<p>I was just pondering this thought today, not really sure why maybe just because I heard it on Dr. Phil a couple days ago and I wanted to punch him HAHA! I remember after my D-day through all the haziness and anger my husband reading and then actually saying to me that some marriages/relationships turn out stronger after an affair. Well yesterday during our therapy appointment our therapist said that we were doing so well and that the marriages that do survive an affair usually end up in a more positive place then before the affair. Well let me tell you I lost it!!!! I am so sick of hearing people say that. I told my therapist and my husband that that remark sounds good when you are the person who cheated. It gives the partner who committed the infidelity to feel that their wrong made a right! Hell NO! In no way shape or form will my H infidelity ever be a positive thing that occurred in our marriage. Our marriage wasn't bad before, even our therapist is still trying to dig deep I mean real deep to figure it out. I am just venting, and wondering what the rest of you think? Do you all hate that comment as much as I do? Do you feel like it makes the infidelity seem OK because maybe in the long run things will be better? I say no way but am very much intrigued with what others think.</p>

I'm a bit torn about that one, but not for the reasons you've laid out.

I think that any marriage which survives this kind of a trauma can be stronger if true forgiveness has taken place and not lip service forgiveness--and I mean on both sides.  The one who cheated has got to demonstrate in every way imaginable their contrition over what they did. It's never enough to just say "I'm sorry, I made a mistake". Their atonement has to be absolute. Every breath they take from then on out has to demonstrate their willingness to put their neck in the yoke and pull. Absolutely no half stepping can be tolerated when they've fouled their vows.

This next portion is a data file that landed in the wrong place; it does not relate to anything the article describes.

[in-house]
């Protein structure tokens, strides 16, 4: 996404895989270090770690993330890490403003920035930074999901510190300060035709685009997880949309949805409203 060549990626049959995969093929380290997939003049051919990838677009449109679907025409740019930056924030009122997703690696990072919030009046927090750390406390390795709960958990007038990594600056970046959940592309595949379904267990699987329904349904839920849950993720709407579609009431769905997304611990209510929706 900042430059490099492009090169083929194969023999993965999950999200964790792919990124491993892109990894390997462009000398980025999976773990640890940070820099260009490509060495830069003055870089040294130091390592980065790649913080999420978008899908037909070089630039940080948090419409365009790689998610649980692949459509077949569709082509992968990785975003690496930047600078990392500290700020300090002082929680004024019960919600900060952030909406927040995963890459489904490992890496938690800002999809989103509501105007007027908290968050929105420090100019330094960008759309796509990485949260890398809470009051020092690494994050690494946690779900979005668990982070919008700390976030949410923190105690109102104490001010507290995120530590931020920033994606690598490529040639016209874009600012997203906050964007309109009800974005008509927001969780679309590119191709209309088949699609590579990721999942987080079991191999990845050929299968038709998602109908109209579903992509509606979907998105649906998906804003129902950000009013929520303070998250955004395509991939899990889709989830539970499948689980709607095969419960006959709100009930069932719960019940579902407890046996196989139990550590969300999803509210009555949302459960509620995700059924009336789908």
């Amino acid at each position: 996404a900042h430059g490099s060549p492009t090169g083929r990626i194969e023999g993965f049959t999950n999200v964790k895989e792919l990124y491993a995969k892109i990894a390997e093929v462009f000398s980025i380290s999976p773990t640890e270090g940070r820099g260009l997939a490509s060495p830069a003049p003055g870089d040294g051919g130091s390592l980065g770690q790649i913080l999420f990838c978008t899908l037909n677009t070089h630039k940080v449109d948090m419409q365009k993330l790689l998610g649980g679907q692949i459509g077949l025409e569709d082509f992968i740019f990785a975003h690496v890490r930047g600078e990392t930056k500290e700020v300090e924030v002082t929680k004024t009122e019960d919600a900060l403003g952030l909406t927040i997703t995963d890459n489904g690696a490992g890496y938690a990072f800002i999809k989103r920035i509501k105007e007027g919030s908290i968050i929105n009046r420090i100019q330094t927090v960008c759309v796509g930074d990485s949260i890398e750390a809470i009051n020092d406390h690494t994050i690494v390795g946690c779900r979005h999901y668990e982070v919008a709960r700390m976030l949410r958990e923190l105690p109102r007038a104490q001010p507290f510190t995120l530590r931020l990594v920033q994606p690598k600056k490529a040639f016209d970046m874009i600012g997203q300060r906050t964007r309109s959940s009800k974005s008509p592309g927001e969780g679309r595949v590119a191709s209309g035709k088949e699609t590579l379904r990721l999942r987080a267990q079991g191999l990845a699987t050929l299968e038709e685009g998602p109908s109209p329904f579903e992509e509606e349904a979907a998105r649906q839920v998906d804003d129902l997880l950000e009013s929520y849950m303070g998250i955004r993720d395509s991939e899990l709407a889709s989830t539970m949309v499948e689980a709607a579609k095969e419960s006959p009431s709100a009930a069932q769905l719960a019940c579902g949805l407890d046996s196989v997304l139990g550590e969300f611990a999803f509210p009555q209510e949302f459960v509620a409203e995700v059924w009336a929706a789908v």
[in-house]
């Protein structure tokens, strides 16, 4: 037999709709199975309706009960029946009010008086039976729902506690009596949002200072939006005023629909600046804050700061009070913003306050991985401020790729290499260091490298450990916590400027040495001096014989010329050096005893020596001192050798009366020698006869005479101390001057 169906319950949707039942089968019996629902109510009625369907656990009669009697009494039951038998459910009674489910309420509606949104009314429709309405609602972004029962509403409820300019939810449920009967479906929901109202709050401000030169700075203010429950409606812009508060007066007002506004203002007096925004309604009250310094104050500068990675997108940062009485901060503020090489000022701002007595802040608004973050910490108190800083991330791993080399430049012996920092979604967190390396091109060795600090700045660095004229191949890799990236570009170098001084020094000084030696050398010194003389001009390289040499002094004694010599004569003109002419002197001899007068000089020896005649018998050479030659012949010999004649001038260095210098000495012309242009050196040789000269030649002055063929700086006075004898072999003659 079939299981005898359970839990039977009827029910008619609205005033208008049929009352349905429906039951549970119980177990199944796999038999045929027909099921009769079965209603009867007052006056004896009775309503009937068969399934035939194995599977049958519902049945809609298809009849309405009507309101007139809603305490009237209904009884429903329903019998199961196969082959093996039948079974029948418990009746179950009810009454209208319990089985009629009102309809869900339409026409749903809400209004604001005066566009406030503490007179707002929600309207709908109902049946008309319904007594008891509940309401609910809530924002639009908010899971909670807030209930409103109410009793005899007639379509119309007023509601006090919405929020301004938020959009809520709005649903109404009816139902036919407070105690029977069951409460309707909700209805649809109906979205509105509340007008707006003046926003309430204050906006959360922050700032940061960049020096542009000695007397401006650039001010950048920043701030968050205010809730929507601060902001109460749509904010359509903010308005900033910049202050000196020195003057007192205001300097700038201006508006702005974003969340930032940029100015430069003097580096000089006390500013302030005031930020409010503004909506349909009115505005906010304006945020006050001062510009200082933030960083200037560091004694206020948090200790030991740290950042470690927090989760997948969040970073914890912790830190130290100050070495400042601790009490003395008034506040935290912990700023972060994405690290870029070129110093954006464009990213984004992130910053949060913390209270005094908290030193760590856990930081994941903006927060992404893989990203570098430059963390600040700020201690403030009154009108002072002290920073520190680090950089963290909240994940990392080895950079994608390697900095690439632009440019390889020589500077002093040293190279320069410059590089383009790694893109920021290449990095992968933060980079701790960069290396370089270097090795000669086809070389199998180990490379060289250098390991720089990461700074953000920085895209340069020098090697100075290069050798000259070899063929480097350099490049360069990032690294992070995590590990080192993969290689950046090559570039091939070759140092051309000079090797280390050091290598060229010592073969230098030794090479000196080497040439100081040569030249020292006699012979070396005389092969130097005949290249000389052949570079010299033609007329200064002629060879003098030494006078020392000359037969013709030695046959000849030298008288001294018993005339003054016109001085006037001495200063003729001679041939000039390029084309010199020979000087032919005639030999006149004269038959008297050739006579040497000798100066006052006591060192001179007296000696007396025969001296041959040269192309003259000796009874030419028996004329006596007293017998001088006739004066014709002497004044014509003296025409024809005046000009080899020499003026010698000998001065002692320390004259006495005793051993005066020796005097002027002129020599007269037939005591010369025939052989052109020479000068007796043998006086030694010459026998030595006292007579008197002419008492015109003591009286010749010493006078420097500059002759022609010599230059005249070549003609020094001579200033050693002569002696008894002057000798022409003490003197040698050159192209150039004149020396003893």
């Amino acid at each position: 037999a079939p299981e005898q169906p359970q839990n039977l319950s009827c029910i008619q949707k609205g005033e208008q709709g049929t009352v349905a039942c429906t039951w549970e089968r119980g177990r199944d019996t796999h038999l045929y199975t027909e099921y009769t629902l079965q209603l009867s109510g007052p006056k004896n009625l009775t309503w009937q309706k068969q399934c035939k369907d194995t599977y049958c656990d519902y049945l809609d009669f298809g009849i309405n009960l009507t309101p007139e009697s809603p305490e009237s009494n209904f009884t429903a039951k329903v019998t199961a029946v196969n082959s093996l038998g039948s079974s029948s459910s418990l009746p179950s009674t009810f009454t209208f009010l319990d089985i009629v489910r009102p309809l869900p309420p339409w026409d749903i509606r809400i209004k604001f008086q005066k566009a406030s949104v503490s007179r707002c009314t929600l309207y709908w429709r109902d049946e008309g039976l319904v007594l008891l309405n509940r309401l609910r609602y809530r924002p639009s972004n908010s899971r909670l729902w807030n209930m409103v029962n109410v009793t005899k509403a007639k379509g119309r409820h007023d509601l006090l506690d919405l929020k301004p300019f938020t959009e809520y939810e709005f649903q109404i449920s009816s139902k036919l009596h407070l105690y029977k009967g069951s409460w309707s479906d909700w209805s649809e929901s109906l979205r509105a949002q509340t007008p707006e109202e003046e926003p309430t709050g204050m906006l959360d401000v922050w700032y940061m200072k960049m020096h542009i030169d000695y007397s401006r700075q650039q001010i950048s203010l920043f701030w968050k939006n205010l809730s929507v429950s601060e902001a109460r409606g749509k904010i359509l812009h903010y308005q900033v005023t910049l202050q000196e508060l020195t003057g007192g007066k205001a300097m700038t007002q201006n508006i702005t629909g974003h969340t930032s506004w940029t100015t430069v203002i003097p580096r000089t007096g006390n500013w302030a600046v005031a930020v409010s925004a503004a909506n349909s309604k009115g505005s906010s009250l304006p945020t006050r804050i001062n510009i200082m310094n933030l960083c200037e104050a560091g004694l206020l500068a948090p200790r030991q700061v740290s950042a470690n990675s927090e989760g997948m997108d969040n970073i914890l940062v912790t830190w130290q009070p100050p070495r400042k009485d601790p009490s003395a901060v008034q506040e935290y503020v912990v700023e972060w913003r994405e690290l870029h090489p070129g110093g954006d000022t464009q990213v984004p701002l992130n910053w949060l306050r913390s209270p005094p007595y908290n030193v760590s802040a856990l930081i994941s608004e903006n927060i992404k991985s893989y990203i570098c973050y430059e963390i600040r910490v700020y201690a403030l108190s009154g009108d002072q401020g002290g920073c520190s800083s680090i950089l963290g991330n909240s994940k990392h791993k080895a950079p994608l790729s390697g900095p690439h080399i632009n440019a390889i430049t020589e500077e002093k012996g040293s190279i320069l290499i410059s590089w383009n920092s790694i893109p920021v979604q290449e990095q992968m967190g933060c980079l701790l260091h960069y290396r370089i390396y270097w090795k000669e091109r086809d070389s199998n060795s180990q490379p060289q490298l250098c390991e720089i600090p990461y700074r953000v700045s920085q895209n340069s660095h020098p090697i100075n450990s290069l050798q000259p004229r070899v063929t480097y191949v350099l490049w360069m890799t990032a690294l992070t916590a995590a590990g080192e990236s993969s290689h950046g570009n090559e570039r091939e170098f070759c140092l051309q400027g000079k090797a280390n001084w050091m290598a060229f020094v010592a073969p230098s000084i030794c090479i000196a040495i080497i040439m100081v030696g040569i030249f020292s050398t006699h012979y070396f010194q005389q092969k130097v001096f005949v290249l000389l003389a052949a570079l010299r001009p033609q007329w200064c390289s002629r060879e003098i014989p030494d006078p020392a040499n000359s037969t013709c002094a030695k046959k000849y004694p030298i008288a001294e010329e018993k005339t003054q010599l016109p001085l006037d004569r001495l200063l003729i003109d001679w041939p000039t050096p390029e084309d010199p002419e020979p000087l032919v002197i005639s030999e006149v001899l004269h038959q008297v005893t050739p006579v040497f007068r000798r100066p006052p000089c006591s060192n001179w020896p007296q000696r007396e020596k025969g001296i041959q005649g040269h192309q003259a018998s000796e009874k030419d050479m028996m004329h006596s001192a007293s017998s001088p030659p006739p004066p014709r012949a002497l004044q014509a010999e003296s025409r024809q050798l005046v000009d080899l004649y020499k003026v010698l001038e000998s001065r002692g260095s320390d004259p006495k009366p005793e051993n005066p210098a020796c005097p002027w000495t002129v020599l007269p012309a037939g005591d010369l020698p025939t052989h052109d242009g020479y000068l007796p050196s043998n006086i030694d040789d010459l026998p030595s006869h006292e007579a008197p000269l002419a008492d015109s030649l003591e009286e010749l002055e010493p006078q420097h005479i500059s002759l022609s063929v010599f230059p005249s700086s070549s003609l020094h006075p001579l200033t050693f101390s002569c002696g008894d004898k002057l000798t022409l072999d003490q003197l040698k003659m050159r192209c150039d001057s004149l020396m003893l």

The one who was cheated on also has to own up to the genuiness of their forgiveness if they're choosing to stay in the marriage; or they just need to call a divorce attorney and end the marriage because nothing spins the earth backwards to the moment before the cheater made the decision to cheat.  Forgiving releases one from an emotiona prison of their own making; it takes back their power which the transgression has taken from them and has held over them, keeping them locked away. I'm not saying it's an easy flip of the switch, but one has to truly want to not stay in the prison, because there is a bit of pay-off staying stuck in that place in the sense of being able to emotionally bludgeon that person at will.

My own D day happened a little over 2 years ago and while we weren't married, we were together for 15 years. I've never reeled from anything, save the death of my father when I was 17, like I did the discovery of his affairs--yes, there's an S on the end of that word.  It's only been recently that we've attempted to see if there is anything worth salvaging.  If I sit and think too long about it, I end up pissed off about the whole thing; but I am no where near being as out of control as I was this time 2 years ago. I think I wound up with a mediocre therapist who just summed up the situation as "he's just a dog". Well, no duh... thanks for nothing. I could have saved my money and got that from my friends.  It came down to one of my dearest friends asking me "how genuinely do you forgive him? Are you saying it because you're afraid of the change that will result when you go to live those words and you honestly mean you want to give up the power being angry with him has over him?"  I really had to sit and think about that, because that anger was turning me into someone I didn't know and didn't like and didn't want to be.  It was crushing all the rest of my creativity--the things about myself that I really love and that just would not do. My main focus was on making him feel pain, which I must say he took without flinching, but at the same time, it was turning me into someone I didn't recognize.  I decided that my reclamation of genuine joy in my heart has to be my priority and I wasn't going to get there by paying lip service to forgiving him.  Either poop or get off the pot, as they say.

Things get better in the long run when you decide what you are and aren't going to allow to control you and your access to genuine joy in your heart. Perhaps that's the wider point Dr. Phil and your therapist were trying to make.

iVillage Member
Registered: 12-04-2012
Tue, 12-04-2012 - 7:34am